Dawson, Jeff. Gay and Lesbian Online. Los Angeles/New York: Alyson Books, 1998.
This publication is possibly one of the most thorough and organized of the Lesbian and Gay print material. Dawson is precise in the information he provides, offering information beyond what he includes in the book. Giving background information of events and symbols within the gay community, Dawson gives brief synopses of web sites covering the history of the movement and its symbols such as the Rainbow Flag and the Pink Triangle. He offers site information about AIDS, the medical and more personal touch as well. Often times the internet can be overwhelming in its voluminous information accessibility and can confuse and frustrate surfers; even if a veteran with the web, it can still easily annoy its users. Dawson, familiar with this frustration and appreciative of the vast array of information available especially regarding AIDS and the gay and lesbian movements, helps narrow searches as well as guiding people to pertinent sites. It would be more useful if more people started to do what Dawson has done here. This book is a must for research and could be considered to be one's Bible if doing a research paper of some sort on AIDS, the gay and lesbian community,or other related topics. If Dawson doesn't have the web site listed or give you information of where to find it, then the bottom line is that it doesn't exist. Just to give you an understanding of exactly how incredibly thorough this important book is!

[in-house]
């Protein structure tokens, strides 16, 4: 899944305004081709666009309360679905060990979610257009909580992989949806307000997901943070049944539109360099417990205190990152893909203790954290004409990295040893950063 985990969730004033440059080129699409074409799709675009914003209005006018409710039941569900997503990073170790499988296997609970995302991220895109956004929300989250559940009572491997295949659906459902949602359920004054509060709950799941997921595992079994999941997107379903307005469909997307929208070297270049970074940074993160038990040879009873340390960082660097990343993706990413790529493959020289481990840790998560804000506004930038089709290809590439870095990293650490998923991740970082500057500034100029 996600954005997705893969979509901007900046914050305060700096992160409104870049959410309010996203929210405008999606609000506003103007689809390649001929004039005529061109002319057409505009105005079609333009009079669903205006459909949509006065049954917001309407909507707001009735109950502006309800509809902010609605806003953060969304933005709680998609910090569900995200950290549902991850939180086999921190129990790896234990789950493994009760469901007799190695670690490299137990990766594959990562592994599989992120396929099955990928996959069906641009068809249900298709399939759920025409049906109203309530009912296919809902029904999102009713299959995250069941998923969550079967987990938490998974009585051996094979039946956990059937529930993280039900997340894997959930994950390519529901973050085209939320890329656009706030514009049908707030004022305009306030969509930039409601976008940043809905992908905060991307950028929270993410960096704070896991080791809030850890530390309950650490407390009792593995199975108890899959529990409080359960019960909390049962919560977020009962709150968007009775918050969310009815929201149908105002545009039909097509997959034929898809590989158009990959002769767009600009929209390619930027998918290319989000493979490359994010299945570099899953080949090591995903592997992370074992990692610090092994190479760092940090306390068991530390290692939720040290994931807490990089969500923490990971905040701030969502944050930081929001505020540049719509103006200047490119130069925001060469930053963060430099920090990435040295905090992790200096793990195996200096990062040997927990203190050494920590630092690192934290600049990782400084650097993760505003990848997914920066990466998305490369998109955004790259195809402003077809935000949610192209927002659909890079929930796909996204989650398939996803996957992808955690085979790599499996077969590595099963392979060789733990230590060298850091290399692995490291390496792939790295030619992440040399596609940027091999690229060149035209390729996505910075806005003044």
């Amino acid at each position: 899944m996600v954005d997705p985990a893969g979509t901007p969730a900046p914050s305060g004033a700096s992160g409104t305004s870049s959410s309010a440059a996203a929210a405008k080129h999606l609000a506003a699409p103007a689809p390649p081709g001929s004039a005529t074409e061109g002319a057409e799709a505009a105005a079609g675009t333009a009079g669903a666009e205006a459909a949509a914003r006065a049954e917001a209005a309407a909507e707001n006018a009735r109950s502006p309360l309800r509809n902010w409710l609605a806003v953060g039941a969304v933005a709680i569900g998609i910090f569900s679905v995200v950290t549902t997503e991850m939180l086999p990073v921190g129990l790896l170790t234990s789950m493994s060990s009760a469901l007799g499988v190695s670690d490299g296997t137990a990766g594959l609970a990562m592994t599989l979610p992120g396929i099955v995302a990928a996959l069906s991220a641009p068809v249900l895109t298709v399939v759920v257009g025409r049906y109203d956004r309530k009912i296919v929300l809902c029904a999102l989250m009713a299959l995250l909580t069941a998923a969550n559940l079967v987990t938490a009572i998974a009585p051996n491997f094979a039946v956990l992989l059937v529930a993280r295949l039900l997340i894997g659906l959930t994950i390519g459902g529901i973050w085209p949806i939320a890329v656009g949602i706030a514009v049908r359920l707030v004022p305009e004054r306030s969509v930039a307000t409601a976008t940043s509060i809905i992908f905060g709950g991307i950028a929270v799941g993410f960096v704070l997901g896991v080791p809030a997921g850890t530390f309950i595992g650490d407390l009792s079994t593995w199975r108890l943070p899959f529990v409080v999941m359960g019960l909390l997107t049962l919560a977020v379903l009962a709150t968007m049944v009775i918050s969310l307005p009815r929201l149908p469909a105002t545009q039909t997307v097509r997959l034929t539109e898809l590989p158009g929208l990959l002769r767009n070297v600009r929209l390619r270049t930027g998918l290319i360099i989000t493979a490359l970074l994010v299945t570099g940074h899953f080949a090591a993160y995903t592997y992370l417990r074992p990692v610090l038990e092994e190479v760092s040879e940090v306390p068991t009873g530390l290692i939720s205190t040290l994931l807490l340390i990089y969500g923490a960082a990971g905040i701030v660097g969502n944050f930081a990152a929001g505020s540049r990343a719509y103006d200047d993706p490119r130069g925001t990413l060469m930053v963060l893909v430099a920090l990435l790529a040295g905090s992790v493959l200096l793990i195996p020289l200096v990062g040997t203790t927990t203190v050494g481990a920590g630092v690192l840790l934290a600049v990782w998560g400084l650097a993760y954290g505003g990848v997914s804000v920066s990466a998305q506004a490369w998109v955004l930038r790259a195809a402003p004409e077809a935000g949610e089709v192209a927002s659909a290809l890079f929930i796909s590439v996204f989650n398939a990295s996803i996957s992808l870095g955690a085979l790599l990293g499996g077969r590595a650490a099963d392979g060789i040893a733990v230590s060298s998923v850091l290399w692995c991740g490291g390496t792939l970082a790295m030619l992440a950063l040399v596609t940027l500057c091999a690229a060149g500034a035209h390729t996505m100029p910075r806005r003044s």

Edwards, Diane D. "Politics, Science, People…and AIDS: Third International Conference on AIDS." Science News 6 June 1987 (v131): 356.
This article focuses on the controversial comments and positions being taken by the politicians, most notably President Reagan and Vice President Bush. Claiming that "ultimately we must protect the healthy," Bush gave justification to the administration's actions of testing immigrants, prisoners, and aliens seeking residency in the United States. Treating victims as outcasts and ultimately making innocent people feel like criminals, this policy didn't seem to sit well with the AIDS activists. Regardless of how the activists felt, however, the important thing is the damage that this kind of publicity and treatment of the issue had on the nation's public opinion and state of mind regarding the disease. Such negative publicity is what creates and further supports misunderstood facts and unfair treatment of those suffering from the deadly disease.
Goudsmit, Jaap. "Alternative View On AIDS." The Lancet 23 May 1992 (v339 n8804): 1289.